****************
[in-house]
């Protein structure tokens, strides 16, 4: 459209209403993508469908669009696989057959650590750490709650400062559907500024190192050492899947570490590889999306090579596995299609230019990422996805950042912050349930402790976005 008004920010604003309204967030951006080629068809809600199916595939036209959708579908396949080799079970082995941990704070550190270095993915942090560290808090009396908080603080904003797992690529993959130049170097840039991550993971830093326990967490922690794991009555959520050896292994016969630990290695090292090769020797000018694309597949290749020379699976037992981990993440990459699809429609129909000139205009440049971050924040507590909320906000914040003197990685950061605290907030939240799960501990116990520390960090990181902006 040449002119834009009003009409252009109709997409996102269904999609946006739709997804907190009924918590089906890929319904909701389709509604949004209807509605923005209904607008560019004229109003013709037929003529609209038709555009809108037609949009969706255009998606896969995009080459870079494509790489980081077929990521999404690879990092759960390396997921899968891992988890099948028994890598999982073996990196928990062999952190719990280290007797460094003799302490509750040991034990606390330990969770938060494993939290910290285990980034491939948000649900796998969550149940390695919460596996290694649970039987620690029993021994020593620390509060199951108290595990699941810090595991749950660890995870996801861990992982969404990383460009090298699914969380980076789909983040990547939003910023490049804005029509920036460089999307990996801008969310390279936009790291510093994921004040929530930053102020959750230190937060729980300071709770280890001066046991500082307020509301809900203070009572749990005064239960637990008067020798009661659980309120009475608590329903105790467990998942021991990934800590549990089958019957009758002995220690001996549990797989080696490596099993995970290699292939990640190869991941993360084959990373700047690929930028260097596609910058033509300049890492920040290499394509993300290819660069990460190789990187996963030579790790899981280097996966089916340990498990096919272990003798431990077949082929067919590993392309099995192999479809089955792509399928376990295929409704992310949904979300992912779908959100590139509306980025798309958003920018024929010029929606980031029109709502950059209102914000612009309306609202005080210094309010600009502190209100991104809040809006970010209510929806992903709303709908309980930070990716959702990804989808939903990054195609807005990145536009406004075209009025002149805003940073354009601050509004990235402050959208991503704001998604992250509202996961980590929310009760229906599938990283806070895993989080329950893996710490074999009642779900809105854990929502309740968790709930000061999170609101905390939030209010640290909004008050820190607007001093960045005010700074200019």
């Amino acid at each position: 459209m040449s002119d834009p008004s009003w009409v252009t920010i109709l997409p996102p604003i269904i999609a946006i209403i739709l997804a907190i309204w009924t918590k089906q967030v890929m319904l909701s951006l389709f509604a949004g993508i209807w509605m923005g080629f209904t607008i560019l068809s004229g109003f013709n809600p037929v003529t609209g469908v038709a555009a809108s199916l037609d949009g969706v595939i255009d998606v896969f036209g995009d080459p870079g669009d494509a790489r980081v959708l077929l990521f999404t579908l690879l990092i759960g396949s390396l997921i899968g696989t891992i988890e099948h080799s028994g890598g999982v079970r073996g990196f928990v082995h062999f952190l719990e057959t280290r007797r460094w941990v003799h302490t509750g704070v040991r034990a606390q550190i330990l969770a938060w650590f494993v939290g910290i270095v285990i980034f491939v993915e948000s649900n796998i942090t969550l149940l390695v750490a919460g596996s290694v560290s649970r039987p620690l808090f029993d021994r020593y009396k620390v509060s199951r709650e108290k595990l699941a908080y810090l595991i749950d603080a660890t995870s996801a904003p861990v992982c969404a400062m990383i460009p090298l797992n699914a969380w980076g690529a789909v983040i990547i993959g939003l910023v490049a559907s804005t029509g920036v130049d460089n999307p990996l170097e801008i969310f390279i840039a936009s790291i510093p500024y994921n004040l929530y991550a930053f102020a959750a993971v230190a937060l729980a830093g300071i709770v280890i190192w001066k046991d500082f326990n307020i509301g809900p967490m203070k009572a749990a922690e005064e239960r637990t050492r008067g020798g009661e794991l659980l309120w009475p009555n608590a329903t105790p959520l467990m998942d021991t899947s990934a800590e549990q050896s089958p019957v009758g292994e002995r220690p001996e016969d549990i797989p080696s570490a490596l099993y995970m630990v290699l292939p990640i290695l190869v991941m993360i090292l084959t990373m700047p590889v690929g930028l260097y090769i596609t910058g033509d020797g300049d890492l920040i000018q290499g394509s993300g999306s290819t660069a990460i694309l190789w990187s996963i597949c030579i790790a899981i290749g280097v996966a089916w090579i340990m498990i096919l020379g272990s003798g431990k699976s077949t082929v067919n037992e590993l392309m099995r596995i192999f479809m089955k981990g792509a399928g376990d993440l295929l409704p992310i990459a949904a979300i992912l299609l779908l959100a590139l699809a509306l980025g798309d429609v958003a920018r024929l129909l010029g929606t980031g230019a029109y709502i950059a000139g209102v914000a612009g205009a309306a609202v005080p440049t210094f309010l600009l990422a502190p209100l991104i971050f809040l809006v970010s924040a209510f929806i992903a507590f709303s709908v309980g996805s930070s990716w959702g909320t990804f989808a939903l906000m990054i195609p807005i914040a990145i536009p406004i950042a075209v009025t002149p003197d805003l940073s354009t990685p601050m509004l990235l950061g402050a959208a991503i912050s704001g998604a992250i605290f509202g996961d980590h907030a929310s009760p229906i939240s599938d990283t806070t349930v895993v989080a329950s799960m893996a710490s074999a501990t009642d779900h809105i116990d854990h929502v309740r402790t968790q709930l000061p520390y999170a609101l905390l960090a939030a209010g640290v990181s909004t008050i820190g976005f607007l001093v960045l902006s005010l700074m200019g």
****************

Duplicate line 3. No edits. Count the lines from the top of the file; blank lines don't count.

């Amino acid at each position: 459209m040449s002119d834009p008004s009003w009409v252009t920010i109709l997409p996102p604003i269904i999609a946006i209403i739709l997804a907190i309204w009924t918590k089906q967030v890929m319904l909701s951006l389709f509604a949004g993508i209807w509605m923005g080629f209904t607008i560019l068809s004229g109003f013709n809600p037929v003529t609209g469908v038709a555009a809108s199916l037609d949009g969706v595939i255009d998606v896969f036209g995009d080459p870079g669009d494509a790489r980081v959708l077929l990521f999404t579908l690879l990092i759960g396949s390396l997921i899968g696989t891992i988890e099948h080799s028994g890598g999982v079970r073996g990196f928990v082995h062999f952190l719990e057959t280290r007797r460094w941990v003799h302490t509750g704070v040991r034990a606390q550190i330990l969770a938060w650590f494993v939290g910290i270095v285990i980034f491939v993915e948000s649900n796998i942090t969550l149940l390695v750490a919460g596996s290694v560290s649970r039987p620690l808090f029993d021994r020593y009396k620390v509060s199951r709650e108290k595990l699941a908080y810090l595991i749950d603080a660890t995870s996801a904003p861990v992982c969404a400062m990383i460009p090298l797992n699914a969380w980076g690529a789909v983040i990547i993959g939003l910023v490049a559907s804005t029509g920036v130049d460089n999307p990996l170097e801008i969310f390279i840039a936009s790291i510093p500024y994921n004040l929530y991550a930053f102020a959750a993971v230190a937060l729980a830093g300071i709770v280890i190192w001066k046991d500082f326990n307020i509301g809900p967490m203070k009572a749990a922690e005064e239960r637990t050492r008067g020798g009661e794991l659980l309120w009475p009555n608590a329903t105790p959520l467990m998942d021991t899947s990934a800590e549990q050896s089958p019957v009758g292994e002995r220690p001996e016969d549990i797989p080696s570490a490596l099993y995970m630990v290699l292939p990640i290695l190869v991941m993360i090292l084959t990373m700047p590889v690929g930028l260097y090769i596609t910058g033509d020797g300049d890492l920040i000018q290499g394509s993300g999306s290819t660069a990460i694309l190789w990187s996963i597949c030579i790790a899981i290749g280097v996966a089916w090579i340990m498990i096919l020379g272990s003798g431990k699976s077949t082929v067919n037992e590993l392309m099995r596995i192999f479809m089955k981990g792509a399928g376990d993440l295929l409704p992310i990459a949904a979300i992912l299609l779908l959100a590139l699809a509306l980025g798309d429609v958003a920018r024929l129909l010029g929606t980031g230019a029109y709502i950059a000139g209102v914000a612009g205009a309306a609202v005080p440049t210094f309010l600009l990422a502190p209100l991104i971050f809040l809006v970010s924040a209510f929806i992903a507590f709303s709908v309980g996805s930070s990716w959702g909320t990804f989808a939903l906000m990054i195609p807005i914040a990145i536009p406004i950042a075209v009025t002149p003197d805003l940073s354009t990685p601050m509004l990235l950061g402050a959208a991503i912050s704001g998604a992250i605290f509202g996961d980590h907030a929310s009760p229906i939240s599938d990283t806070t349930v895993v989080a329950s799960m893996a710490s074999a501990t009642d779900h809105i116990d854990h929502v309740r402790t968790q709930l000061p520390y999170a609101l905390l960090a939030a209010g640290v990181s909004t008050i820190g976005f607007l001093v960045l902006s005010l700074m200019g």